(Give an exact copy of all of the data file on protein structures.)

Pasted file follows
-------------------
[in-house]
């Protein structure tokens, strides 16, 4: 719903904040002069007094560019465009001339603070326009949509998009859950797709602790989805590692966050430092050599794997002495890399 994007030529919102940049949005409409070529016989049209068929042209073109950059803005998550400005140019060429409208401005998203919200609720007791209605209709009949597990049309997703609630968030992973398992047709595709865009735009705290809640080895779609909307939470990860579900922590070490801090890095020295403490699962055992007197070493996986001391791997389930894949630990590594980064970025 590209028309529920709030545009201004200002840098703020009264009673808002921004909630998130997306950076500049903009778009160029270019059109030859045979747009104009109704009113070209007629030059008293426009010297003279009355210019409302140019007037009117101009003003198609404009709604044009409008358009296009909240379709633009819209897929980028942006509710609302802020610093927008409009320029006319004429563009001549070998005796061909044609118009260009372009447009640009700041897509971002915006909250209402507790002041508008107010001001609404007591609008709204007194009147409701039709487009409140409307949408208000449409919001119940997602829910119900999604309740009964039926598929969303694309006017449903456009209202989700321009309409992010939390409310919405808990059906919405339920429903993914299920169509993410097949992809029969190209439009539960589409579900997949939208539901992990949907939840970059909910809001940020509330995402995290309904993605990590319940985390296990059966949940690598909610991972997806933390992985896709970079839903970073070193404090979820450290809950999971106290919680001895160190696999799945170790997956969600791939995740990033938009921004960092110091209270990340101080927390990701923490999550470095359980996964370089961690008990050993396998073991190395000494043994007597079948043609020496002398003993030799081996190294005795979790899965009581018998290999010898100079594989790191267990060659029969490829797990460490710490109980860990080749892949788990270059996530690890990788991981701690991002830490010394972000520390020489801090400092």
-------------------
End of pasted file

[in-house]
């Protein structure tokens, strides 16, 4: 719903904040002069007094560019465009001339603070326009949509998009859950797709602790989805590692966050430092050599794997002495890399 994007030529919102940049949005409409070529016989049209068929042209073109950059803005998550400005140019060429409208401005998203919200609720007791209605209709009949597990049309997703609630968030992973398992047709595709865009735009705290809640080895779609909307939470990860579900922590070490801090890095020295403490699962055992007197070493996986001391791997389930894949630990590594980064970025 590209028309529920709030545009201004200002840098703020009264009673808002921004909630998130997306950076500049903009778009160029270019059109030859045979747009104009109704009113070209007629030059008293426009010297003279009355210019409302140019007037009117101009003003198609404009709604044009409008358009296009909240379709633009819209897929980028942006509710609302802020610093927008409009320029006319004429563009001549070998005796061909044609118009260009372009447009640009700041897509971002915006909250209402507790002041508008107010001001609404007591609008709204007194009147409701039709487009409140409307949408208000449409919001119940997602829910119900999604309740009964039926598929969303694309006017449903456009209202989700321009309409992010939390409310919405808990059906919405339920429903993914299920169509993410097949992809029969190209439009539960589409579900997949939208539901992990949907939840970059909910809001940020509330995402995290309904993605990590319940985390296990059966949940690598909610991972997806933390992985896709970079839903970073070193404090979820450290809950999971106290919680001895160190696999799945170790997956969600791939995740990033938009921004960092110091209270990340101080927390990701923490999550470095359980996964370089961690008990050993396998073991190395000494043994007597079948043609020496002398003993030799081996190294005795979790899965009581018998290999010898100079594989790191267990060659029969490829797990460490710490109980860990080749892949788990270059996530690890990788991981701690991002830490010394972000520390020489801090400092």